Considering their popularity, “alternative energy” is almost a misnomer for increasingly mainstream energy sources like wind, solar and biofuels. Some alternative energies still fit the title, however. These renewables, which will principally provide power for small devices, use unusual sources to create their juice, including vibrations, clothing, viruses, water — even the movements of the human body.
The ability to generate electricity from these alternative sources is critical for powering gadgets in remote places, like on top of bridges or underwater. And having cellphones powered by vibrations means that we won’t have to stay close to our chargers anymore. The only question is: how long will we have to wait until these energies are part of the “it” crowd?
Some are ready…
Some “alternative” alternatives have been commercially developed for years. Take people power, for example. Gyms powered by their patrons are springing up all over the world, and it’s not hard to see why: one popular franchise, Portland, Oregon’s Green Microgym, claims its patrons (with the help of solar panels) generated 36 percent of the electricity it needed in 2010.
Others have far to go
Many fringe alternatives are not ready yet for commercial development. Again, consider human power: the latest innovations include a knee brace that harvests kinetic energy, and a backpack that produces energy from walking, although neither of these have release dates. But, there is a bright spot: an energy-generating sidewalk has a concrete (no pun intended) launch date set for the 2012 London Olympics, when it will be used to help power Europe’s largest urban mall.
Power to the people, from the people.
Other alternatives in development include energy generated from shock absorption, and electricity-harvesting viruses, both of which won’t be ready for quite some time. We also won’t be wearing the recently developed T-shirt battery for at least another decade.
The hydrogen frontier
Hydrogen has been an up-and-coming fuel for decades now. But some small devices, like the RoboJelly, are finally delivering on the promise of the abundant element. This robotic jellyfish can convert the hydrogen in water into fuel, giving it an unlimited power source. It gets extra points for being biomimetic. The hydrogen fueled prototype is still anchored to the tank, but great strides have been made in the four years of research dedicated to the ‘bot.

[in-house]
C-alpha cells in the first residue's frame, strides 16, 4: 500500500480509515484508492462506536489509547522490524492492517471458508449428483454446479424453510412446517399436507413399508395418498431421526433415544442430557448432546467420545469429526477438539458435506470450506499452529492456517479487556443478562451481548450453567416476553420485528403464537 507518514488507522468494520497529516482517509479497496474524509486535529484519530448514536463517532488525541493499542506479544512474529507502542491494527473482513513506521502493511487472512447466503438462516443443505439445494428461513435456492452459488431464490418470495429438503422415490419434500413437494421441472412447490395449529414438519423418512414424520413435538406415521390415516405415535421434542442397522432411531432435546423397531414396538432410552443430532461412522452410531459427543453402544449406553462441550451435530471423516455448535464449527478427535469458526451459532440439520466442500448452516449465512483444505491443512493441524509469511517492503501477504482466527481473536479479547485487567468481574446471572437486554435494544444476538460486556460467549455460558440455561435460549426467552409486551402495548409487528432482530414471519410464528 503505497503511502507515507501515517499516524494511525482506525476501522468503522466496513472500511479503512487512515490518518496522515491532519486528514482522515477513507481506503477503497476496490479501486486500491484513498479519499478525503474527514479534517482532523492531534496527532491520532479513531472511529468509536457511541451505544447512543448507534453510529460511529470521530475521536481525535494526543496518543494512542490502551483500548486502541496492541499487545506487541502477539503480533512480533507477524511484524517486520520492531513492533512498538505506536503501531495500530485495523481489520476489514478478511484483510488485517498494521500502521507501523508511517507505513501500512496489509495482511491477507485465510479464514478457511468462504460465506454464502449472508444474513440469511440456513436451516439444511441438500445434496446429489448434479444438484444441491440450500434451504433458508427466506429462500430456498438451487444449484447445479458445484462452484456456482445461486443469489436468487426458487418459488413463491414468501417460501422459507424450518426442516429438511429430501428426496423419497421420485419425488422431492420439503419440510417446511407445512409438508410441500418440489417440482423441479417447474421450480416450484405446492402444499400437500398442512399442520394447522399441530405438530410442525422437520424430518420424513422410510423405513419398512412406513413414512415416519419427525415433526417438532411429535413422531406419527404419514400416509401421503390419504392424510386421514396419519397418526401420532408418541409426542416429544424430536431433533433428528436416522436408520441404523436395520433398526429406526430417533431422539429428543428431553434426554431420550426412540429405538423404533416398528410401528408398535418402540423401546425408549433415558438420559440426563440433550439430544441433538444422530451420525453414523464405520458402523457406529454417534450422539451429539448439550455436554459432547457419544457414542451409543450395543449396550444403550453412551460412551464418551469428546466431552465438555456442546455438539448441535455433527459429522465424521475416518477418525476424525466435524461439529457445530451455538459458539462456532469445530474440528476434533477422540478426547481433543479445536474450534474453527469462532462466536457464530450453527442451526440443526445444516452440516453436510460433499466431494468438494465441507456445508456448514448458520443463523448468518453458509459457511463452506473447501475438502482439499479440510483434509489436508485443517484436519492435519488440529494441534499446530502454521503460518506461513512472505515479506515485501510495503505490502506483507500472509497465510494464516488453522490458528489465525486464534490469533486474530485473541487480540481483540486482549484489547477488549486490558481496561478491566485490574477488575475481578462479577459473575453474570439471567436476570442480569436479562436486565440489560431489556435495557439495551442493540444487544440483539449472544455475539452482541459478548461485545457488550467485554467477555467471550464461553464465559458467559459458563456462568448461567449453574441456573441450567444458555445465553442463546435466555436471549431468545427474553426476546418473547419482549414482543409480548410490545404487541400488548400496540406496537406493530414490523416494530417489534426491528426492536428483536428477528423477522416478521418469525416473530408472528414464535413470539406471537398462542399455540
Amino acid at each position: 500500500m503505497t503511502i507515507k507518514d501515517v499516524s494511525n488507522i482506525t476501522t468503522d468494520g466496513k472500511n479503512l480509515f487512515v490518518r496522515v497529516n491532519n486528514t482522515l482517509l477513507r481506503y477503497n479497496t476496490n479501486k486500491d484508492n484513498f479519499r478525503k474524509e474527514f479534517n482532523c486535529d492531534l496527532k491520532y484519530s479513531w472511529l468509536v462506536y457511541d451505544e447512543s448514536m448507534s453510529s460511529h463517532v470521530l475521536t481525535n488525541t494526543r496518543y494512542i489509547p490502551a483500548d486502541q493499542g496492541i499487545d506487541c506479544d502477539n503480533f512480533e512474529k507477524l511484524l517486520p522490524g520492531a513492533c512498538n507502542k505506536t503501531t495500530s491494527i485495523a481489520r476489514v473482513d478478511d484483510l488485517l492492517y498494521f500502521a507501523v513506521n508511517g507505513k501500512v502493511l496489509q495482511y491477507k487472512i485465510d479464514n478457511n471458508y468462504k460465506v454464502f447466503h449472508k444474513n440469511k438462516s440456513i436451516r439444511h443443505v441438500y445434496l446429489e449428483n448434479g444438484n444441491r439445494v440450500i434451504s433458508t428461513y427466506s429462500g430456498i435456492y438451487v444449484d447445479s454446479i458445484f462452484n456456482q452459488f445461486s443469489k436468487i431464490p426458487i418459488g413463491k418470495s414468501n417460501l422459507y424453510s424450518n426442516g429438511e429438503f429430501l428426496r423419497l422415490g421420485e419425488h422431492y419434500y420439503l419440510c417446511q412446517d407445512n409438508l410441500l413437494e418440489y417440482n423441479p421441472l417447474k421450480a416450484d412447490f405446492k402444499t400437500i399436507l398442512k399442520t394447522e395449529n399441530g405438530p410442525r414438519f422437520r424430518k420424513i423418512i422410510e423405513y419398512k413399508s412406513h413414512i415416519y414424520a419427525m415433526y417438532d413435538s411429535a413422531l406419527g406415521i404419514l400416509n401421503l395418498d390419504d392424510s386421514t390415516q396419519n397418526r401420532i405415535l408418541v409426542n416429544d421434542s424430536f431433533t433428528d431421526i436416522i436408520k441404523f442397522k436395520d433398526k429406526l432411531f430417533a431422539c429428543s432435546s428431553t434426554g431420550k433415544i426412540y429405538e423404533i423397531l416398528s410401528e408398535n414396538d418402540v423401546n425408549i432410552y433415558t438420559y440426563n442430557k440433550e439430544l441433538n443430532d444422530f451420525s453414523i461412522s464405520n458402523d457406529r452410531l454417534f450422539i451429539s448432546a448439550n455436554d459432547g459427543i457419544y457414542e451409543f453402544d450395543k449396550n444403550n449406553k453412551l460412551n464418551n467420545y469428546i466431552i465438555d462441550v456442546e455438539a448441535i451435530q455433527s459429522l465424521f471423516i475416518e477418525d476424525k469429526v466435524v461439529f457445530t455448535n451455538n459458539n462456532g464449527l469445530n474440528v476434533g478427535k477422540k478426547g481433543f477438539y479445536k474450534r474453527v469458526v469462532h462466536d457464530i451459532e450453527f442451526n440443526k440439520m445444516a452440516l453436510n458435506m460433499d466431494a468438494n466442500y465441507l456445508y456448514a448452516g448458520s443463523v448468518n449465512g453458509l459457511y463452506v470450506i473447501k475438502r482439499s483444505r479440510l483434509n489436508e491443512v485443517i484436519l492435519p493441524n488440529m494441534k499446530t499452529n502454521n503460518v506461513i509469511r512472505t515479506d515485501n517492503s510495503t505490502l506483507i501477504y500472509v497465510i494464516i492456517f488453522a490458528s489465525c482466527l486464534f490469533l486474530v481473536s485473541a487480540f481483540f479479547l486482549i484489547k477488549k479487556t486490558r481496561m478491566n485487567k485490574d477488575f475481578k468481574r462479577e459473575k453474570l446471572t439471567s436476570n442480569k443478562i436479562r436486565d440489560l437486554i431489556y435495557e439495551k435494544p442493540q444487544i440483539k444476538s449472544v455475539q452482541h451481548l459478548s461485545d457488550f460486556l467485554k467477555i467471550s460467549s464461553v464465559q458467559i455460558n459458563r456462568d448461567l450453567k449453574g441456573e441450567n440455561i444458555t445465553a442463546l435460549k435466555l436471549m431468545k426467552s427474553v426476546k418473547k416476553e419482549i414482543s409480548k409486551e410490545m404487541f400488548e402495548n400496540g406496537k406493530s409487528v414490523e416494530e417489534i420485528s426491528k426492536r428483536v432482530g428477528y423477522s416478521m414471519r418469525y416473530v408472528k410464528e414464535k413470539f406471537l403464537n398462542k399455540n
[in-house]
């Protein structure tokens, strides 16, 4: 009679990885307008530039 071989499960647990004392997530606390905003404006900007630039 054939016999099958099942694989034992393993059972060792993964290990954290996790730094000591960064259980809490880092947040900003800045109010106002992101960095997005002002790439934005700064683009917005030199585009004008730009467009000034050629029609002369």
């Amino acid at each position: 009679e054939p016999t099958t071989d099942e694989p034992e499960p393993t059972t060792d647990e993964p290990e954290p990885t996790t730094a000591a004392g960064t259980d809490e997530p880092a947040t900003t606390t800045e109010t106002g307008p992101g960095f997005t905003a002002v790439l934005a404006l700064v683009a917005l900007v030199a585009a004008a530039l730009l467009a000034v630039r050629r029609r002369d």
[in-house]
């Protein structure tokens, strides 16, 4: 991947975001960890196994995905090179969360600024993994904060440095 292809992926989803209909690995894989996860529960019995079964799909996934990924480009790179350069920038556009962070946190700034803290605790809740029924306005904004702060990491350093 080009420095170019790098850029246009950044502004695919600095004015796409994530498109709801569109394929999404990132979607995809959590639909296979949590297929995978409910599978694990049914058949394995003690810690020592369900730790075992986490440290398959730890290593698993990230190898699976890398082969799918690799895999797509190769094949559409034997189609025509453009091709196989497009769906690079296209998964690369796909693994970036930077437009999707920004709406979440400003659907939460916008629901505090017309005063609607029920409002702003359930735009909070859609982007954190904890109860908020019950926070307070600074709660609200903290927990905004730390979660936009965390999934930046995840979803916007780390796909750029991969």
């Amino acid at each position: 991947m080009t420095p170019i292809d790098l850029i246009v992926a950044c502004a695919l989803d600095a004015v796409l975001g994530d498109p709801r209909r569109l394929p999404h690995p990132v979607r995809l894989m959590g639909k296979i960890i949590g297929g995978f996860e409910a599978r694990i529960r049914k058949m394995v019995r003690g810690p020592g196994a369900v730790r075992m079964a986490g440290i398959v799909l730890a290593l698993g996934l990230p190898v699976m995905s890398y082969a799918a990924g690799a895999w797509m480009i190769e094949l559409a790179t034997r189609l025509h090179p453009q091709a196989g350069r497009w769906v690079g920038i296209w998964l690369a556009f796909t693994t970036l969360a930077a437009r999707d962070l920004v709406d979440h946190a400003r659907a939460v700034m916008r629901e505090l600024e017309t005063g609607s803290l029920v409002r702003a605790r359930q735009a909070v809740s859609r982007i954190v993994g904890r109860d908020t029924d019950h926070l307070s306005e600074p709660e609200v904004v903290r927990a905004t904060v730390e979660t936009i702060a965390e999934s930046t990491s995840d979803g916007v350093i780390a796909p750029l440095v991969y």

Finally, speaking of hydrogen, researchers at Harvard recently developed a hydrogen fuel cell capable of both converting energy to hydrogen, and storing it like a battery. Currently, it saves only three and a half minutes worth of power, but the researchers maintain that it is a proof of concept and expect to have a more advanced version ready for testing within two years.
Unusual doesn’t mean unusable.
Decreasing the cost, increasing the efficiency, or developing the technologies on a large enough scale are important issues at hand when it comes to commercially releasing these unusual renewables.
Still, unusual doesn’t mean unusable. Many of these technologies show great potential for one day providing power where wind, solar, or biofuel can’t.
Top image: The bacteriophage Epsilon15 studied by Wen Jiang from Purdue University. The bacteriophage is shown at a resolution of 4.5 angstroms – the highest resolution achieved for a living organism of this size. Courtesy Wen Jiang lab.